There are a few major operators that run on specific routes:
- JR Bus Kanto – between Osaka and Tokyo
- JR Tokai – between Osaka, Kyoto and Nagoya
- JR Chugoku – between Hiroshima, Osaka and Okayama
- Willer Express – between Osaka, Sendai, Hiroshima and Nagasaki
Japan has a well-connected highway system that links all major regions of the country. Roads are generally well maintained, however changing weather conditions, such as snow, ice and heavy rain may change the driving conditions and even close roads.
It is important to note that tolls on the highways are expensive and that during peak holiday periods, traffic can be a nuisance. In most places, signage along the highways is in Japanese and English making it easy for international drivers.
Nippon Rent-A-Car is the biggest car rental company in the country and can be found at all airports, major train stations and some city centre and regions locations also. An international licence is required for all international visitors looking to hire a car.
I use and recommend Expedia for researching and booking car hire all around the world.
Ferry services connect some of the closer islands to the mainland. Some also offer space to bring your car.
One of the most popular ferries is the service between Hiroshima and the island of Miyajima. It is only a short ride but the scenery is stunning coming into the island with its floating tori gate and pagoda on the hill.
From Tokyo you can take a ferry to Fukuoka via Shikoku and Hokkaido. There is also a service between Maizuru, Otaru, Aomori, Hakodate, Kobe, Takaamatsu, Kagoshima and Naha.
Where to Stay
Japan caters for everyone when it comes to accommodation. Here is a list of the types of accommodation you’ll find:
- Camping/Cabins – With Japan being a very outdoorsy country you’ll find lots of camp grounds that offer tent sites and basic cabins as low costs in some of the country’s most scenic areas.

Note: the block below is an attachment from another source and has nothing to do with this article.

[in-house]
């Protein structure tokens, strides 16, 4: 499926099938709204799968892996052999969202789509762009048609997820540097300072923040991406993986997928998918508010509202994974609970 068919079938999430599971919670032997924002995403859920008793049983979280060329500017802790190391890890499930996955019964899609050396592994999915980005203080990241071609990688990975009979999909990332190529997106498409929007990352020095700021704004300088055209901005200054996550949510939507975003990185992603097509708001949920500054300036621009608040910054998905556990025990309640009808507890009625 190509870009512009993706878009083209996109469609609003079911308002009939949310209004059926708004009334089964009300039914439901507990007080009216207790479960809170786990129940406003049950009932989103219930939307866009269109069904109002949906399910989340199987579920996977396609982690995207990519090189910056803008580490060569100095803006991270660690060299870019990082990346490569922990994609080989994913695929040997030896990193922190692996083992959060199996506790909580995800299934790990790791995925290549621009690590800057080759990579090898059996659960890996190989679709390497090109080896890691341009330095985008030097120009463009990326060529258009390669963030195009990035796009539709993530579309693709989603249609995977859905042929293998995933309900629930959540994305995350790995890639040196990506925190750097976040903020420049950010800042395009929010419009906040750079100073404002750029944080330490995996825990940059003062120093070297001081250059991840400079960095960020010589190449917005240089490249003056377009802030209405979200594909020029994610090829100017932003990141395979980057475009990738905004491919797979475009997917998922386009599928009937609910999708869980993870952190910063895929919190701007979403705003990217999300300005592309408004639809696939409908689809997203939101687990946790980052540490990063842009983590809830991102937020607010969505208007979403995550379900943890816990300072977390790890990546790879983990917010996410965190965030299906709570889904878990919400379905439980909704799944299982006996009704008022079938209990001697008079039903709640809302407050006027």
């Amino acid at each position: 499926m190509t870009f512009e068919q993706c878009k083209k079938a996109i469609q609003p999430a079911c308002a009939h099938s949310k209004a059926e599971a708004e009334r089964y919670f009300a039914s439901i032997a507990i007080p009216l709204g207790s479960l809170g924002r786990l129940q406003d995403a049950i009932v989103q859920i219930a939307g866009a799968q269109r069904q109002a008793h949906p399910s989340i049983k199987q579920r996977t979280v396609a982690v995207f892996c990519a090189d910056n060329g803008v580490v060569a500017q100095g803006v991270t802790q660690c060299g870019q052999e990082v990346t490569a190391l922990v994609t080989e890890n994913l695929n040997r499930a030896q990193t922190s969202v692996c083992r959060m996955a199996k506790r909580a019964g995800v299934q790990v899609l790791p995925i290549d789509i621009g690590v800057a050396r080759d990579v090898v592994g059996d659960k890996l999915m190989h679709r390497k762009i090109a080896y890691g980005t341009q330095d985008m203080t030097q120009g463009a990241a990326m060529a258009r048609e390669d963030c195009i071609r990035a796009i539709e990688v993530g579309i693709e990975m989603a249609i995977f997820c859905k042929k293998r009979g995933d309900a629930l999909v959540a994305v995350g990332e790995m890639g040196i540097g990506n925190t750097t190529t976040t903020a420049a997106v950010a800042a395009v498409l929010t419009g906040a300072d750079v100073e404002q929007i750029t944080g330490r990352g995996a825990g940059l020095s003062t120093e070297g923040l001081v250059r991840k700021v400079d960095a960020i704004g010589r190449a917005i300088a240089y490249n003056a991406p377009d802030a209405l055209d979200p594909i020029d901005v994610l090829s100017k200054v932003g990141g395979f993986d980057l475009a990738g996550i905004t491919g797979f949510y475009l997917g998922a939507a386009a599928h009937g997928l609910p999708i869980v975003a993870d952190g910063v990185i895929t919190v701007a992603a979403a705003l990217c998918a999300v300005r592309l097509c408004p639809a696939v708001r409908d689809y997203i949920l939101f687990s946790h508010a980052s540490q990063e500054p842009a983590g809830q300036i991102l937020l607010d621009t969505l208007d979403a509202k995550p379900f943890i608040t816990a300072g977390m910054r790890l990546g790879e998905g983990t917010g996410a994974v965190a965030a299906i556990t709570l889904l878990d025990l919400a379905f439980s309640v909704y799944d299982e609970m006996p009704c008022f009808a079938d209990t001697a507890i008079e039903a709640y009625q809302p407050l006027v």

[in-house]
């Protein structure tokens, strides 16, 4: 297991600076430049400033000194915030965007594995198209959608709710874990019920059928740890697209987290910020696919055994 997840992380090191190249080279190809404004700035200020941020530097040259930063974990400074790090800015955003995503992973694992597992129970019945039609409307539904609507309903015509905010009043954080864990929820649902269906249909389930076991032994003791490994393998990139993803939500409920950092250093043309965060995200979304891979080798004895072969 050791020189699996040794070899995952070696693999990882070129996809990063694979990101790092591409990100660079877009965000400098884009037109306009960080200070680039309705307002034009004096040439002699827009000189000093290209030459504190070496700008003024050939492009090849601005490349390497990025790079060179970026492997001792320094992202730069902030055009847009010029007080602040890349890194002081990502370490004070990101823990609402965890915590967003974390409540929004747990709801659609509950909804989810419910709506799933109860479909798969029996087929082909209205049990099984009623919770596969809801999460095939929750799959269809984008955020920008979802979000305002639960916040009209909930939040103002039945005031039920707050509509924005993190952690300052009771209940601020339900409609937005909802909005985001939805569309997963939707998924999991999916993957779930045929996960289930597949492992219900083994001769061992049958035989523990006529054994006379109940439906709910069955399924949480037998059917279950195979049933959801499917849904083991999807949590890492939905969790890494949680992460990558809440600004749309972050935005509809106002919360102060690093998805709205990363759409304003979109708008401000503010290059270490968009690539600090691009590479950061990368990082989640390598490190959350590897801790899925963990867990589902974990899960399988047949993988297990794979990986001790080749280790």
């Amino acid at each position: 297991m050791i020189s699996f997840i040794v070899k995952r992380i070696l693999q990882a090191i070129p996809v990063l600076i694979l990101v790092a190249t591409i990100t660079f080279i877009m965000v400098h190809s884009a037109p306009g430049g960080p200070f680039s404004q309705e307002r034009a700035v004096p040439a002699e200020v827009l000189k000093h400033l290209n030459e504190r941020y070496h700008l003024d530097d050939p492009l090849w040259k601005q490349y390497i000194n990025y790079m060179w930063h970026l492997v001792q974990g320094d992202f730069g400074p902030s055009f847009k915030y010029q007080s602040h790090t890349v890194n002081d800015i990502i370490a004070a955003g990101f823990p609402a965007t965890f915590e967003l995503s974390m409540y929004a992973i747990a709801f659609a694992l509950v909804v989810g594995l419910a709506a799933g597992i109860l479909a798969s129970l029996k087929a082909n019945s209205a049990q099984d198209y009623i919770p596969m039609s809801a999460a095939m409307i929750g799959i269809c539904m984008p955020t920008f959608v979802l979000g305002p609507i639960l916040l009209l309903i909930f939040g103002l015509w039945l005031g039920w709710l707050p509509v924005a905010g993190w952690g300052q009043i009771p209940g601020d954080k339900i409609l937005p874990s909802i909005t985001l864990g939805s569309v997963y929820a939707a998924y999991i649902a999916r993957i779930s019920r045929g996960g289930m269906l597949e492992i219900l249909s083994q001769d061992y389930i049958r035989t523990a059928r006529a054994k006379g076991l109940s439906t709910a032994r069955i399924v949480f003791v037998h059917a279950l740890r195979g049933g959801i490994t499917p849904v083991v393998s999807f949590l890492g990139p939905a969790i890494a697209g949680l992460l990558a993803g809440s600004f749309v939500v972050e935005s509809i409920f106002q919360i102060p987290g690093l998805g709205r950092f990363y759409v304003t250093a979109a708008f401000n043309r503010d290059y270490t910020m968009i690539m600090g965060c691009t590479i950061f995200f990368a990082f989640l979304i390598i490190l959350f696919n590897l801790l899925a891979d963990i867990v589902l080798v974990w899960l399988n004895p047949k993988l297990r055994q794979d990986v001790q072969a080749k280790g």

- Hostels – Hostels are becoming more popular in Japan especially in bigger cities and one or two in most other regional areas as well. The level of cleanliness in Japan is well above average so you will likely find your room and shared bathroom to be super clean.
- Ryoken – Similar to a B&B or pension, Ryoken can be found all over the country in big cities, small towns and popular rural locations. Accommodation is simple and you usually have a choice between a traditional Japanese room where you sleep on the tatami floor matting or in a regular bed. This is the most authentic Japanese expereince.
Get up to $45.00 AUD credit when you join Airbnb using this link.
- Hotels/Apartments – You will find both chain hotel/apartments brands and independent hotel/apartments to be in abundance in cities across the country. The good thing about this type of accommodation is in most cases you know what you are going to get, a clean, comfortable and modern room with a decent array of facilities in the room and on the property. Apartments are great for longer stays as they allow you a bit more space and the option to self-cater.